(1) In vivo mechanisms can kill melanoma cells selectively, without harming normal melanocytes. This is evidenced by the partial regression of melanoma in 15% to 20% of primary lesions,[2,3] and by the rare but dramatic, spontaneous, and complete regression of advanced tumors. Partial regression in primary melanomas is actually visible as areas of white depigmentation within the tumor (Figure 1). The white areas are due to the destruction of melanoma cells. As regression occurs spontaneously without any treatment, it clearly indicates that humans possess protective mechanisms that have the ability to destroy melanoma cells. These defense mechanisms are very selective, as they destroy melanoma cells without harming adjuvant normal melanocytes. This is evident from the skin adjacent to areas of regression retaining its normal pigmentation. The selectivity of this process, which destroys malignant melanocytes without harming normal melanocytes, indicates it is mediated by immune mechanisms, as only the immune system has the exquisite ability to recognize the difference between malignant and normal cells. Stimulating these immune defenses is the purpose of vaccines.
(2) Vaccines can markedly increase resistance to melanoma-at least in animals. Murine B16 melanoma is invariably fatal when injected into mice, killing all within 6 to 8 weeks. By contrast, almost all mice preimmunized to vaccines against melanoma can survive, as illustrated in Figure 2. The protection is specific for melanoma. Melanoma vaccine- immunized mice are not protected against an unrelated tumor. This specificity indicates that the protective mechanisms stimulated by vaccine treatment are immunologic in nature.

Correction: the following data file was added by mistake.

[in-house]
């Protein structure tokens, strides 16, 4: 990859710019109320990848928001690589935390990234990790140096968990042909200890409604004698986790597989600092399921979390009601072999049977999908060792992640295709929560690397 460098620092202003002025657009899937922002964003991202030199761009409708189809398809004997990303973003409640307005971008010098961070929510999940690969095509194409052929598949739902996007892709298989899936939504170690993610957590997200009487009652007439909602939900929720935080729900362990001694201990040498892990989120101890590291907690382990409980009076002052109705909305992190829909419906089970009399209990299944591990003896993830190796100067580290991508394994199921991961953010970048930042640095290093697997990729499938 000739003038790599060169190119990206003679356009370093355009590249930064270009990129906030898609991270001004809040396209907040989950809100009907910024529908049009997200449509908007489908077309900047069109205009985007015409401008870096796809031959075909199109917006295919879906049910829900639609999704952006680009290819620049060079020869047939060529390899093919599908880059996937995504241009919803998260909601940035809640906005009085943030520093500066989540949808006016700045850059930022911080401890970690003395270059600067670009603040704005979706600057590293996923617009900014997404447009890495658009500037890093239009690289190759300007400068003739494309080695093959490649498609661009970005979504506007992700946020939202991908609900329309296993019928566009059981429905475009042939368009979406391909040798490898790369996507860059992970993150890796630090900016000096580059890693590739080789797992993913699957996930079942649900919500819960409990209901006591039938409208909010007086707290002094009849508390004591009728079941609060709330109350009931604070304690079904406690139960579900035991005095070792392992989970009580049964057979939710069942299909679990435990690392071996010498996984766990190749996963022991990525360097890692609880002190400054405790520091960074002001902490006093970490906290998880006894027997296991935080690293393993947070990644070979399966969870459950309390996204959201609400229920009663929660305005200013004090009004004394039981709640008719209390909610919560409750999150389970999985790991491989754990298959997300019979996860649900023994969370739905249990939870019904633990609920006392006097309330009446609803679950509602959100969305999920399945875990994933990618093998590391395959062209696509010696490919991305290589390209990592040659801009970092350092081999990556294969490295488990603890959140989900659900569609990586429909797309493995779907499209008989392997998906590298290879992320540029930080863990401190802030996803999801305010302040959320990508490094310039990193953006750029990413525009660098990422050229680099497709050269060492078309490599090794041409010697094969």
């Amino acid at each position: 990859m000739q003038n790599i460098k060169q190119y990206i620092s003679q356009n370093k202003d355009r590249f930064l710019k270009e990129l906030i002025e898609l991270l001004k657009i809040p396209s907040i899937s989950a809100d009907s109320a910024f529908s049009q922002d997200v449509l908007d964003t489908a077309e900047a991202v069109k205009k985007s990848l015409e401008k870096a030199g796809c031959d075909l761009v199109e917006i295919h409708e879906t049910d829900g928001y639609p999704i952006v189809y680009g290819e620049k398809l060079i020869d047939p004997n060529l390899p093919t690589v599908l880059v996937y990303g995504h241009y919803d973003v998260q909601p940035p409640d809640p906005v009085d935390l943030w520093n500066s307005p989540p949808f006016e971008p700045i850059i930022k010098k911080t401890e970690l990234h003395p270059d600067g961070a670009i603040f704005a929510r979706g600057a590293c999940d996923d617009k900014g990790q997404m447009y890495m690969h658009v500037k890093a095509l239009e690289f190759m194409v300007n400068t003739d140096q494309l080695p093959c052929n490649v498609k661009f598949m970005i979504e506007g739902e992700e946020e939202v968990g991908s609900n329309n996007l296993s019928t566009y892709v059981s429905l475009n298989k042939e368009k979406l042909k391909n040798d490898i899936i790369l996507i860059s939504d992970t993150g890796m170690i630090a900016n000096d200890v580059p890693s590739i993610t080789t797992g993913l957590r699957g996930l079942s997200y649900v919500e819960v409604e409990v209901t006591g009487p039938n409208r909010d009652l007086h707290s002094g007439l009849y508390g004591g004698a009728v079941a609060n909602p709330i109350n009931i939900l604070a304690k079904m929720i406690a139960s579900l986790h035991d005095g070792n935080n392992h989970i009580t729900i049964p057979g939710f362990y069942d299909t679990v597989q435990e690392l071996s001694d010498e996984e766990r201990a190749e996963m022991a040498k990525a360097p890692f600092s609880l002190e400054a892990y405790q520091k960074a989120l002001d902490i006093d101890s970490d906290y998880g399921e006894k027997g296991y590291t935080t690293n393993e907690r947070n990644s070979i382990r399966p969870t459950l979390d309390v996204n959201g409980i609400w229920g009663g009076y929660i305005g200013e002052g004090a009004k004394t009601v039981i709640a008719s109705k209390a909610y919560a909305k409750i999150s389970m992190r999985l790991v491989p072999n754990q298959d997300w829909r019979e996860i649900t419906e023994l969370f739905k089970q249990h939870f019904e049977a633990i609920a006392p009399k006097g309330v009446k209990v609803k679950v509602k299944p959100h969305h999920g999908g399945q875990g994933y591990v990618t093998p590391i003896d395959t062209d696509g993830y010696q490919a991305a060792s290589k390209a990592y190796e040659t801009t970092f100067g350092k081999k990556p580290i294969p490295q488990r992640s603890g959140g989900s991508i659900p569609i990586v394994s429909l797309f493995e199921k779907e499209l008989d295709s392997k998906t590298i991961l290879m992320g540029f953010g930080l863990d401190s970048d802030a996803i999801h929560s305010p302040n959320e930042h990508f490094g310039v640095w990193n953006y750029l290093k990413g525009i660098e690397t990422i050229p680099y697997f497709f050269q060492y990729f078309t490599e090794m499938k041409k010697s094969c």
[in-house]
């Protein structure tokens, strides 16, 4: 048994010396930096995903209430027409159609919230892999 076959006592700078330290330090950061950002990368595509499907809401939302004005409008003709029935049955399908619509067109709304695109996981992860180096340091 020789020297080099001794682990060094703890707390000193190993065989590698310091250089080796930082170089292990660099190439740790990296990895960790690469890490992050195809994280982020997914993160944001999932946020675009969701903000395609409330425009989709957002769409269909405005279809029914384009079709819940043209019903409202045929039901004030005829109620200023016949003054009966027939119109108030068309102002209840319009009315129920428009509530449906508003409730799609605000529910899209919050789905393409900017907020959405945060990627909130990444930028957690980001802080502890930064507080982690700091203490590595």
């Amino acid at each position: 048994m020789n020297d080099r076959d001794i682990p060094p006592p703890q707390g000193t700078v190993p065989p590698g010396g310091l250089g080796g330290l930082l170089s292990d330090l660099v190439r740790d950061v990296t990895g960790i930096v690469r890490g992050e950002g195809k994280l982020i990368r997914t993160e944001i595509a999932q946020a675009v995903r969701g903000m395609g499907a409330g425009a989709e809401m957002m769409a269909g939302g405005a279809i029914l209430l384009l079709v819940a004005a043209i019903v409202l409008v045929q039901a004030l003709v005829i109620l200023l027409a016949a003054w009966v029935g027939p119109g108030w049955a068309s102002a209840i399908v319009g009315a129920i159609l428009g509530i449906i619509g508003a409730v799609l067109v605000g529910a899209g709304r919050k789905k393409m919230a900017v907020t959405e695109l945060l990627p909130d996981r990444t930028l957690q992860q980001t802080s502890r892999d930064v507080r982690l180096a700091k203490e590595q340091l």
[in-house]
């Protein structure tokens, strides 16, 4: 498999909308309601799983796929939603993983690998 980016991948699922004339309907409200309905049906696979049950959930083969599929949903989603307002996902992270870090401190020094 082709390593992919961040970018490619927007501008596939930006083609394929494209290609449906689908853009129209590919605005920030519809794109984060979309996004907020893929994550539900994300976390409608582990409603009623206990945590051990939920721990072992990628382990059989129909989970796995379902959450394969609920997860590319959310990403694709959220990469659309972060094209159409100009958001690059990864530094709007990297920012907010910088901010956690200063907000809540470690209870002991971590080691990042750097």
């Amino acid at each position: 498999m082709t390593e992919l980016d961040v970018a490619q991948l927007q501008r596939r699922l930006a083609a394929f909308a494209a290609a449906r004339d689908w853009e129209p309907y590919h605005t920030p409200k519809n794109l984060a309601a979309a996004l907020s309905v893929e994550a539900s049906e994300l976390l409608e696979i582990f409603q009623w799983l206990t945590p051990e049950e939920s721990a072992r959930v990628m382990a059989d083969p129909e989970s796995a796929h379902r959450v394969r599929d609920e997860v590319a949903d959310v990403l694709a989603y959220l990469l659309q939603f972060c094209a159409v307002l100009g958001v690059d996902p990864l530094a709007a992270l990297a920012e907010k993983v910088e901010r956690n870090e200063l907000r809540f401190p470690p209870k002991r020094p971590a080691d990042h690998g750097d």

Tumor Regression vs Absence of Progression
An incidental observation in mice has an important implication for the clinical impact of vaccine treatment in humans and the end point of such trials. That is, vaccine-treated mice can live in an apparent state of good health for months while bearing large tumors that would invariably and rapidly kill nonimmunized mice. This is apparent from examining vaccinetreated mice that survive challenge with lethal doses of melanoma cells. Such mice appear clinically healthy, gain weight, and have no evidence of tumor. Yet autopsy performed months after tumor challenge reveals that many of the animals have very large melanomas in their internal organs, of a size that would kill nonimmunized mice within days.
Thus, the degree of resistance induced by vaccine treatment in these animals was insufficient to cause tumor regression, but was sufficient to prevent tumors from continuing to progress and kill the animals. The implication of this observation extended to humans is that vaccine treatment may improve survival by slowing tu- mor progression rather than by causing tumor regression. It implies that the key end point in evaluating vaccine clinical trials should be absence of tumor progression rather than the conventional end point of tumor regression.